Argue Over Email If You’re Too Angry To Talk In Person

Argue Over Email If You’re Too Angry To Talk In Person

We’ve all been in an argument and said things we regret. If you’re prone to this, consider emailing your spouse or partner.

Photo by Mike Licht

Psychology Today suggests that sometimes email is good for cooling tempers and encouraging rational thought:

Being too reactive in an argument, getting heated quickly, having facial expressions that instantly shift from calm to irate, makes it very difficult to have a productive discussion. Arguing via email allows the reactive partner(s) to take a breath, calm down, and be more reflective before responding. It also allows them to reread what their partner wrote and be more likely to respond to their actual points or concerns.

Couples should talk things over in person when possible, but when that’s not productive, an email might be just the tool to get off on the right foot. You’ll get to say everything on your mind without the other person getting defensive or interrupting. Don’t go to bed angry — go to bed after sending an email.

Check the link for the times emailing may help some couples.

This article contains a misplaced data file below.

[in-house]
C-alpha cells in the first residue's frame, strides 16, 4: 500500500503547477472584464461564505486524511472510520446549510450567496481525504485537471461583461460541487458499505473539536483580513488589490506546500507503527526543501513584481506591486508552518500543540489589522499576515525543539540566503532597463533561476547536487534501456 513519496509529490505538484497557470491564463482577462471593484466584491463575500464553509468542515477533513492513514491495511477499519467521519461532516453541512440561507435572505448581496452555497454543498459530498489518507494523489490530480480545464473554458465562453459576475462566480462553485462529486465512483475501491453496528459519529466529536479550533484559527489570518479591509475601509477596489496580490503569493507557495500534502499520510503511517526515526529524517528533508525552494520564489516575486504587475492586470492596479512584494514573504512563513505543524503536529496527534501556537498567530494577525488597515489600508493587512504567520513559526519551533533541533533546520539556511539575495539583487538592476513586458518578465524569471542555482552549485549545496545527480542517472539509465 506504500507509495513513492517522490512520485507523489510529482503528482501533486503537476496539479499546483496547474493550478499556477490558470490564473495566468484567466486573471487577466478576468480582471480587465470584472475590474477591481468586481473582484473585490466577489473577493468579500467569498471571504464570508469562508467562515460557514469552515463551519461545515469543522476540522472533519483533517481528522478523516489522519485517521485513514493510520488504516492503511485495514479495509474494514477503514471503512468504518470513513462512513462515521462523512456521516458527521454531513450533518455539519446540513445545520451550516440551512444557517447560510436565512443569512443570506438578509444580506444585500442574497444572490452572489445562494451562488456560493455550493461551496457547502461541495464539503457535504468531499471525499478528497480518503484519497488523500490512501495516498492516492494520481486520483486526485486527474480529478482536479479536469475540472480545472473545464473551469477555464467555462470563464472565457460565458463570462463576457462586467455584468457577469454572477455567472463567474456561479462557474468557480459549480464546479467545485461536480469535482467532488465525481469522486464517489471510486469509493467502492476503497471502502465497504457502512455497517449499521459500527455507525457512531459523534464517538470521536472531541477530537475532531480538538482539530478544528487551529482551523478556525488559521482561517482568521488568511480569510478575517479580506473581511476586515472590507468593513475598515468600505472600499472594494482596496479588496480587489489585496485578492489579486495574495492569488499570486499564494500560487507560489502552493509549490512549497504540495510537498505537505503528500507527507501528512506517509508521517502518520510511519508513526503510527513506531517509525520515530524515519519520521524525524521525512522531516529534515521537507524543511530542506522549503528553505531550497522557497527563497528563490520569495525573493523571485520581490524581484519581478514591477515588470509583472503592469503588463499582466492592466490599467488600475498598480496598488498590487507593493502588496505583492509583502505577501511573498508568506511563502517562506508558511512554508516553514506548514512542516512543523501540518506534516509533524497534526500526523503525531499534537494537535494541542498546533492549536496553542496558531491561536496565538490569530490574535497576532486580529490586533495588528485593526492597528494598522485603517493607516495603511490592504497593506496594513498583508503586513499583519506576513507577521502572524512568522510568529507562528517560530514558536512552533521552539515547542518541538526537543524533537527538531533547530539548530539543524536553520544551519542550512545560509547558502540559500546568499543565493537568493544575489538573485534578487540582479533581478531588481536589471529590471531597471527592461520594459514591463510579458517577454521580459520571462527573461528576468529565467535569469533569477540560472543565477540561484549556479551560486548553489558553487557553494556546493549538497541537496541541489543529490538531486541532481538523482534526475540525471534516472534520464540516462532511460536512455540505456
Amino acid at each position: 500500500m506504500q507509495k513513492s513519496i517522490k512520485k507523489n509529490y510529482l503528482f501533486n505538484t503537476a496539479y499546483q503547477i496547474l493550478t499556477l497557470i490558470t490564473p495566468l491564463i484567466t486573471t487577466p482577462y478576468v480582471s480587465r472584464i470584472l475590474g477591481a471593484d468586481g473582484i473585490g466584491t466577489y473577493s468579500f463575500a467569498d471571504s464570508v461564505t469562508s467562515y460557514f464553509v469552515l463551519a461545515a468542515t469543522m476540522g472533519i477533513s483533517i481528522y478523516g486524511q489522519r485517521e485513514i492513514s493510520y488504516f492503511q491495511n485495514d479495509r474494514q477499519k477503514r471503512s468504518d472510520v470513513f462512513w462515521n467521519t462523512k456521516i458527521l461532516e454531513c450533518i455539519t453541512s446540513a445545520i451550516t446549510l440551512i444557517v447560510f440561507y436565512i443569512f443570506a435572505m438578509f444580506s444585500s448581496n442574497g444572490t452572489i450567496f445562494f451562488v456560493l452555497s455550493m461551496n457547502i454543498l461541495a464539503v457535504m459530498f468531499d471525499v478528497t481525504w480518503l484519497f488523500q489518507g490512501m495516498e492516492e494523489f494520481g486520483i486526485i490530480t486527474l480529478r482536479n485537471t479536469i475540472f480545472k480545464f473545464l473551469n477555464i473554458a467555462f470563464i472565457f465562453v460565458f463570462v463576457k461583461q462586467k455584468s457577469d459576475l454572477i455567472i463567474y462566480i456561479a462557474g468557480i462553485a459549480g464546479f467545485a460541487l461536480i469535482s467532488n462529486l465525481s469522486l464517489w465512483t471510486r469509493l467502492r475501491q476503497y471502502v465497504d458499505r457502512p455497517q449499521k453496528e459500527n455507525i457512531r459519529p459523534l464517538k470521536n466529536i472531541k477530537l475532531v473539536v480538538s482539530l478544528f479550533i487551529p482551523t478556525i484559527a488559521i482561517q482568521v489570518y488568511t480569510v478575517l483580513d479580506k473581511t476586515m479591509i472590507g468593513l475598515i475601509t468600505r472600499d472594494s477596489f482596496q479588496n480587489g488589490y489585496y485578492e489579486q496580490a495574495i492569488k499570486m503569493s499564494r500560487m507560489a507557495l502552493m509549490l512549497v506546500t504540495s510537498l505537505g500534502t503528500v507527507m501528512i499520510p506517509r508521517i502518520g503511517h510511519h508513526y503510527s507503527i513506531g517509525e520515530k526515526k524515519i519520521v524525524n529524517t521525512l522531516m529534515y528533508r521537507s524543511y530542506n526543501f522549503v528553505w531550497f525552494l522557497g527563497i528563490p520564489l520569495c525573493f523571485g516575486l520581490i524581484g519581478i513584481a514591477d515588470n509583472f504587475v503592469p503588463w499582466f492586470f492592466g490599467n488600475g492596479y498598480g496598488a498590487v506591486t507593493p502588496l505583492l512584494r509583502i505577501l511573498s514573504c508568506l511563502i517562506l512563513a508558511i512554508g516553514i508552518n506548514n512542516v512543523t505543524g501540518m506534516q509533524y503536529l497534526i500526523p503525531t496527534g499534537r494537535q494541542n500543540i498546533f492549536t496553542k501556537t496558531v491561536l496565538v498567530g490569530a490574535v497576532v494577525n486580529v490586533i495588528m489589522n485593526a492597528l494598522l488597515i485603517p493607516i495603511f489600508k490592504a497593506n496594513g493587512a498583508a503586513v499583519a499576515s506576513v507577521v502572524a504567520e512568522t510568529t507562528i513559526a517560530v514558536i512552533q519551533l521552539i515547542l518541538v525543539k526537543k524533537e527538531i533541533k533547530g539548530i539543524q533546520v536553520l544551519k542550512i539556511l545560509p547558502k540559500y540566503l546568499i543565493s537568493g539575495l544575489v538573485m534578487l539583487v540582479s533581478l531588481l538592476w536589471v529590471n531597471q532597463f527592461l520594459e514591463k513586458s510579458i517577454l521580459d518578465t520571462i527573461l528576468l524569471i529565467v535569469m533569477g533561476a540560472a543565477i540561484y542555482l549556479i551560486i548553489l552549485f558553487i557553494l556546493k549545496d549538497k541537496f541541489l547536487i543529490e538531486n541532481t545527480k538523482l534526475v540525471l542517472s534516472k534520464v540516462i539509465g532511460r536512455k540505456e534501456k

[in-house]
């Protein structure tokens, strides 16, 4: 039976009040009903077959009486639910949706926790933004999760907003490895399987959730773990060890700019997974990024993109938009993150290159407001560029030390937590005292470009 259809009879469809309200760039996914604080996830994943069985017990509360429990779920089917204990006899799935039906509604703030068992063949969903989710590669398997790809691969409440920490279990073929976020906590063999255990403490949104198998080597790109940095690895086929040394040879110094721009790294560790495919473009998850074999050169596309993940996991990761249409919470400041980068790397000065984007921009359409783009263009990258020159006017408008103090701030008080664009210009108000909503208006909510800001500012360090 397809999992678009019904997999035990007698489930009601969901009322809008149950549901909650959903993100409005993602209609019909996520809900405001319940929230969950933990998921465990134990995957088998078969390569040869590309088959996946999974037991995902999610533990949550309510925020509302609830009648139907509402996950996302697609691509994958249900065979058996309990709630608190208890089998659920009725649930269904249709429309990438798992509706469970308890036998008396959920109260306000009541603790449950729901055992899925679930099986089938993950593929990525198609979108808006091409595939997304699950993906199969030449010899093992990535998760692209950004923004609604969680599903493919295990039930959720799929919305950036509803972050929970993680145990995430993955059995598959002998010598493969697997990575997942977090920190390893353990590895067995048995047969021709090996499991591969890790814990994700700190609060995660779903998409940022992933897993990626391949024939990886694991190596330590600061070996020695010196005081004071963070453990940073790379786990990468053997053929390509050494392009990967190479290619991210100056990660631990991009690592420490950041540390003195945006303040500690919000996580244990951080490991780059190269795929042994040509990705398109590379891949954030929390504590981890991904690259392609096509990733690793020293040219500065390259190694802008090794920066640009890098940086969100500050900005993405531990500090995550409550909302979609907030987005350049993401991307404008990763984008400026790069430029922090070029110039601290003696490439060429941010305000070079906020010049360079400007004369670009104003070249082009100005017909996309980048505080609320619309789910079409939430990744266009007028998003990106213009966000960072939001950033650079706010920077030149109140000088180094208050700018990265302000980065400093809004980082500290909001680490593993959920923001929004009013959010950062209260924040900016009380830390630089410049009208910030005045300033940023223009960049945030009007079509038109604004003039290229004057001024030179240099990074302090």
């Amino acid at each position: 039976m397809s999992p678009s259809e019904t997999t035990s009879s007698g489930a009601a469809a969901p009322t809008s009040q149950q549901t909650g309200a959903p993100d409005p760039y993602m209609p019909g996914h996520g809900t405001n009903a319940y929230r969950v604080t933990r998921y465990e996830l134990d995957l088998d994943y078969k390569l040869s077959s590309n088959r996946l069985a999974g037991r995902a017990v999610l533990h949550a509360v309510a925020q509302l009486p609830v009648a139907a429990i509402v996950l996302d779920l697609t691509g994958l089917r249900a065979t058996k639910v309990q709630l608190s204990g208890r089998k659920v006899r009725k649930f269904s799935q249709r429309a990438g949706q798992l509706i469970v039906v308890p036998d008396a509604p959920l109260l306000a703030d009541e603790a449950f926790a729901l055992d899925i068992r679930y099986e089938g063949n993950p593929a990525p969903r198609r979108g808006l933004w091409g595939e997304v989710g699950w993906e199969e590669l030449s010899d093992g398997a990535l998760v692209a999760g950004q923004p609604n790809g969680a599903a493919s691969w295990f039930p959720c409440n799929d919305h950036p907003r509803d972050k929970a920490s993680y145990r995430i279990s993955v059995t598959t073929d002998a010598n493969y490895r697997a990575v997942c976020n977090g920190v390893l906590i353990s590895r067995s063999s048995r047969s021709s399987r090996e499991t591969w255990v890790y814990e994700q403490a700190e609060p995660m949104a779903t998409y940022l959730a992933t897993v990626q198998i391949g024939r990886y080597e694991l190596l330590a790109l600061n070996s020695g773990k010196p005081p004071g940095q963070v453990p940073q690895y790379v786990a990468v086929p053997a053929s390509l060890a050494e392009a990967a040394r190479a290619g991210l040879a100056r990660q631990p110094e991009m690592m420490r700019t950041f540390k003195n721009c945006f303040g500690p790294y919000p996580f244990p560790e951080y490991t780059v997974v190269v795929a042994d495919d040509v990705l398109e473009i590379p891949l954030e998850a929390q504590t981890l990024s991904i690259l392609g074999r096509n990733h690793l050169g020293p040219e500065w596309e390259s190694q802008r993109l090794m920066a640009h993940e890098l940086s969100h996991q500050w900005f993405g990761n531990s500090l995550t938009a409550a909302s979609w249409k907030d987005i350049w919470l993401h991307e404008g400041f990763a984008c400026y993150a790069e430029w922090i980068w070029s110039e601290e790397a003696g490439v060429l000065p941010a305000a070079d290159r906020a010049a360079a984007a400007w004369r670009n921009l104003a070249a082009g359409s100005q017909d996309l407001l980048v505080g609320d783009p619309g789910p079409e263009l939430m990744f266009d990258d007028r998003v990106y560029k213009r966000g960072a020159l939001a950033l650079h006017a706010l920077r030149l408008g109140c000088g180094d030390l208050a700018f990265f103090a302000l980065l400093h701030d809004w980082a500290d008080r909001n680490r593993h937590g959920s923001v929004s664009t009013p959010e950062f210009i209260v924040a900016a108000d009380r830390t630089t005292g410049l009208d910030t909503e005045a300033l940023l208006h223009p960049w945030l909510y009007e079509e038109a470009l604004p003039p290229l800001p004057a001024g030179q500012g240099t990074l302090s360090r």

Why Some Couples Should Argue Via Email and Not In Person [Psychology Today]


  • Considering the number of people I’ve seen fired from their job for sending heated emails, I think this could be an even worse idea. Nothing worse than providing the proof you were a dickhead :p

    • I totally agree that this is a very, very bad idea. There is nobody who can write well enough to ensure that they cannot be misunderstood. At least if you’re face to face you can correct it when it occurs, as it will. It’s bad to argue when angry but better to cool off and do it in person.

    • Couldn’t agree more.
      Emails are stored, forwarded, retained and used as evidence.

      When you’re angry, have a Smoke, go for a walk… If you’re really angry go to the Gym or the Pub.

      If you need to address it with the idiot who made you angry, Pick up the phone.

  • This can work but you need to be aware of what you’re writing and cool it down. Simply blurting out some text and hitting send is how not to do it. The actual issue in this scenario is that the emotions may have got the better of you – blurting out in either speech or text are going to cause the same effect. If you carefully construct your email it can work – you need to consider if it’s an constructive point or just lashing out.

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